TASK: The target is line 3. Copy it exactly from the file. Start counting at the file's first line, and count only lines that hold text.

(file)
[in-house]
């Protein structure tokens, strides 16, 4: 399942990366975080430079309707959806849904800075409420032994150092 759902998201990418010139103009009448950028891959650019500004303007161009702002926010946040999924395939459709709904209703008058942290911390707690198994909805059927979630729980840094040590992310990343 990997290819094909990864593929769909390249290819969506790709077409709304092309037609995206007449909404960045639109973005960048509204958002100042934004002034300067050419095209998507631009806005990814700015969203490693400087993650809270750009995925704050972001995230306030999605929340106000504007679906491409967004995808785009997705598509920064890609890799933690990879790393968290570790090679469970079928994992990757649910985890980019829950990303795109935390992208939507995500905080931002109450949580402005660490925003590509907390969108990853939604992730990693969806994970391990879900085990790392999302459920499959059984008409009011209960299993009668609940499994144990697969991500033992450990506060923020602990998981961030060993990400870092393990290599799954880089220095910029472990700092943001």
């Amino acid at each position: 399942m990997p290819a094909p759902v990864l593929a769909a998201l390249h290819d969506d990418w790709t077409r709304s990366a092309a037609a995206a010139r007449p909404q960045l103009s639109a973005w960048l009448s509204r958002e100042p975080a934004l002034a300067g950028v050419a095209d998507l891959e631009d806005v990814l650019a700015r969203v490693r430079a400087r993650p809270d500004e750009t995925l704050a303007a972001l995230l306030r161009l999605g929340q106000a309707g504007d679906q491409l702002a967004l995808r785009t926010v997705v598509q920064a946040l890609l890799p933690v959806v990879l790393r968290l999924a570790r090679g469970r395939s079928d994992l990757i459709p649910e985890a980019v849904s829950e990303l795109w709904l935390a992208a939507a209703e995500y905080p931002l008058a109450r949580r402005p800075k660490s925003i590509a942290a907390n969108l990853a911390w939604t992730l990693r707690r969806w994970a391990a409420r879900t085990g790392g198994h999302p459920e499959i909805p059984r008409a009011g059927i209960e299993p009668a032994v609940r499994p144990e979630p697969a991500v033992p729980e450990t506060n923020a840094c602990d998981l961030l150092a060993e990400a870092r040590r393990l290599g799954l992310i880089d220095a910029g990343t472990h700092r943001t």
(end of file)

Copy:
């Amino acid at each position: 399942m990997p290819a094909p759902v990864l593929a769909a998201l390249h290819d969506d990418w790709t077409r709304s990366a092309a037609a995206a010139r007449p909404q960045l103009s639109a973005w960048l009448s509204r958002e100042p975080a934004l002034a300067g950028v050419a095209d998507l891959e631009d806005v990814l650019a700015r969203v490693r430079a400087r993650p809270d500004e750009t995925l704050a303007a972001l995230l306030r161009l999605g929340q106000a309707g504007d679906q491409l702002a967004l995808r785009t926010v997705v598509q920064a946040l890609l890799p933690v959806v990879l790393r968290l999924a570790r090679g469970r395939s079928d994992l990757i459709p649910e985890a980019v849904s829950e990303l795109w709904l935390a992208a939507a209703e995500y905080p931002l008058a109450r949580r402005p800075k660490s925003i590509a942290a907390n969108l990853a911390w939604t992730l990693r707690r969806w994970a391990a409420r879900t085990g790392g198994h999302p459920e499959i909805p059984r008409a009011g059927i209960e299993p009668a032994v609940r499994p144990e979630p697969a991500v033992p729980e450990t506060n923020a840094c602990d998981l961030l150092a060993e990400a870092r040590r393990l290599g799954l992310i880089d220095a910029g990343t472990h700092r943001t």